Relatedly, Richard Edwards asks whether restricting choice of lawyers for defendants in criminal cases may breach Article 6 ECHR, the right to a fair trial.

If you are interested in these issues, please take not of this event, which is free but pre-registration is possible here: Legal Aid Changes | The Government’s Proposals on Legal Aid: The Client, the Lawyer and the Rule of Law – Town Hall Meeting, London School of Economics Monday 20 May 2013, Sheikh Zayed Theatre, New Academic Building, 6.30 – 8.30 pm, Chair: Professor Conor Gearty LSE

Grayling v Judicial Review

Joshua Rozenberg, writing for the Law Gazette, expresses concern over Chris Grayling’s announcement of reforms to judicial review that will ‘target the weak, frivolous and unmeritorious cases which congest the courts and cause delay’. He notes that the courts are already taking steps to deal more efficiently with applications for judicial review but that the Justice Secretary’s plans will still go ahead. Whilst there will be no change in the substantive law, we will be left with ‘unnecessarily tight initial time limits for a handful of planning cases with unintended consequences that the judges will have to sort out’ and ‘no oral hearings in hopeless cases and financial disincentives in weak cases.’

The Political Neutrality of Prince Charles

The Court heard this week that the Attorney General, Dominic Grieve, got the law wrong when he overruled judges who ordered the government to publish letters Prince Charles wrote to ministers. In his defence, Mr Grieve has stated that if such letters were published it would affect the Prince’s political neutrality and his preparation for kingship. Judgment has not yet been passed.

Abu Qatada

It seems that Abu Qatada, a regular on this blog, would return to Jordan voluntarily if the country ratified a treaty drawn up with the UK Government. Theresa May has stated that the treaty (which deals with the use of evidence obtained by torture) would allow Qatada to face a fair trial in Jordan. Robin Tam QC, representing the home secretary, stated that ‘the treaty would be laid before the Jordanian parliament within the next few weeks, and the UK side of the process should be finished by late June.’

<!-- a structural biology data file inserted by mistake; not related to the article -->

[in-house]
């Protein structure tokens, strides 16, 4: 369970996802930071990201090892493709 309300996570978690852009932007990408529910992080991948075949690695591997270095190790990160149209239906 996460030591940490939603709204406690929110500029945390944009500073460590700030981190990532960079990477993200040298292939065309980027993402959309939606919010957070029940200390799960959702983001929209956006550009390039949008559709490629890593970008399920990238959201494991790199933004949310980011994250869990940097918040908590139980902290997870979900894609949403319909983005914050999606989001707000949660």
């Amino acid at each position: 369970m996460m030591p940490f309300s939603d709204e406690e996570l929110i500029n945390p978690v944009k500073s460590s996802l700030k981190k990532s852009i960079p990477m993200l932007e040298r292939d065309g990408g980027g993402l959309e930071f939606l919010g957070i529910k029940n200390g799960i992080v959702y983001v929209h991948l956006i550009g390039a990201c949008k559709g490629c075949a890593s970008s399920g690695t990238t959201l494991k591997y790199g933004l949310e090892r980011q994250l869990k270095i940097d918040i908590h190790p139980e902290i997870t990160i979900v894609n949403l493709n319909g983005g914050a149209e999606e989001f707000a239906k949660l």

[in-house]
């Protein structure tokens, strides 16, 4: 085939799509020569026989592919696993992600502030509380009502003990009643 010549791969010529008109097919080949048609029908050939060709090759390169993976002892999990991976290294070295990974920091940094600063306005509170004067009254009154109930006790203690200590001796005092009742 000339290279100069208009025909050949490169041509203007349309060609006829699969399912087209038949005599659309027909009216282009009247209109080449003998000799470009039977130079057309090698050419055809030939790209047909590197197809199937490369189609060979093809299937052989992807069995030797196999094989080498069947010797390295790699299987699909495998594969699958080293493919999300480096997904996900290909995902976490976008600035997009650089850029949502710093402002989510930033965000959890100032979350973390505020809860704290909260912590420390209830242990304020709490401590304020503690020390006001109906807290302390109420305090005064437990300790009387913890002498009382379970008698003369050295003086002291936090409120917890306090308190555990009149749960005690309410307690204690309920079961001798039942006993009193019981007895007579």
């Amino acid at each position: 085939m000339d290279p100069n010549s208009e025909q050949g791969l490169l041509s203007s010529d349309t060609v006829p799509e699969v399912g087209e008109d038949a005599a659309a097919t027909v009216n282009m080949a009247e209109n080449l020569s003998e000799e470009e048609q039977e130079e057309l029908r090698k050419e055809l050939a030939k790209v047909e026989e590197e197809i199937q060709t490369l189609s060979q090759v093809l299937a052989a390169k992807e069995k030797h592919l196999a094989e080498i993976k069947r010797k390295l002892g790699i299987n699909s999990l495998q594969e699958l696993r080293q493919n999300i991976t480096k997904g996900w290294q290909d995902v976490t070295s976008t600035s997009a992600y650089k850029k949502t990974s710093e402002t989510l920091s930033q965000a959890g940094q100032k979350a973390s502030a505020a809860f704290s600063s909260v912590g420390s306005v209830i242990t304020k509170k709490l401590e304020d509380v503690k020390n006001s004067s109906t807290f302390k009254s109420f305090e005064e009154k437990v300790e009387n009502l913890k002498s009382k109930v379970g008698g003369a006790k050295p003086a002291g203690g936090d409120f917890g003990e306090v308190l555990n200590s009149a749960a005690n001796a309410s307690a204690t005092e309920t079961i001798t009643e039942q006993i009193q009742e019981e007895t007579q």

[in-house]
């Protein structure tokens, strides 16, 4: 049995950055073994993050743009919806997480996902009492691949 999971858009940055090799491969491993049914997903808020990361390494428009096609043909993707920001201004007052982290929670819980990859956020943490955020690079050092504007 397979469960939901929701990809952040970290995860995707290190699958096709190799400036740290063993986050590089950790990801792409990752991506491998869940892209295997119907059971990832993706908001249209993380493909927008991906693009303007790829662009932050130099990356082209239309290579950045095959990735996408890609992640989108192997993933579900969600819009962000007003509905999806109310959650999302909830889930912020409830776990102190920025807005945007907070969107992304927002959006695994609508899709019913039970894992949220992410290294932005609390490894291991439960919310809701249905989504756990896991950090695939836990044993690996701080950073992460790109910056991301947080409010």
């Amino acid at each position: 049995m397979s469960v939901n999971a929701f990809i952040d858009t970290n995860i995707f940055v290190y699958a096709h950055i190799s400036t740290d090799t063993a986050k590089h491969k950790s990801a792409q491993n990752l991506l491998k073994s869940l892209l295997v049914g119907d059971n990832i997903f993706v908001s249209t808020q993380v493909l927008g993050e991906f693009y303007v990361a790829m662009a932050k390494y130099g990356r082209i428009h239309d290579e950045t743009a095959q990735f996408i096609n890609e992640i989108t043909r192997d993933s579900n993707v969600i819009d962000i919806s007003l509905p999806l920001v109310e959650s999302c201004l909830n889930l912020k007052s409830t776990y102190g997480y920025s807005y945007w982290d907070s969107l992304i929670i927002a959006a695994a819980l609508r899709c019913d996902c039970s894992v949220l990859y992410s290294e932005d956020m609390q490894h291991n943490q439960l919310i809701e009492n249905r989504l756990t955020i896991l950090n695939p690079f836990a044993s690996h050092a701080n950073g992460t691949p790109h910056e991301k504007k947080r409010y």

Jack of Kent has compiled a resources page on the whole Abu Qatada saga, which includes key legislation and a timeline.

Adam Wagner was interviewed on the BBC News on Friday – you can watch the interview below.

 In other news…

  • The Constitution Society has released a paper entitled, ‘ Parliamentary Privilege: Evolution or codification’ which can be read here.
  • The Home Secretary announced this week a judge led panel to consider the murder of Daniel Morgan who died in 1987. His family have campaigned for 25 years for there to be an appropriate independent inquiry.
  •  Liz Fisher examines the new www.gov.uk website, criticising its lack of transparency, and discusses how a website will need to evolve with a change in government.
  •  The House of Commons library has published UK cases at the European Court of human rights since 1975.
  •  The Guardian delves into the archives and has re-published a 1978 article reporting on the Liberals plans to adopt the European Convention on Human rights as Britain’s own Bill of Rights.

Case Comments

Ramsay Hall looks at the case of White and Mackay Ltd v Blyth & Blyth Consulting Engineers Ltd. Hall discusses how the case ‘sets a precedent for A1P1 challenges to adjudicator awards, particularly in cases where the losses claimed are not immediate. ‘

In the Courts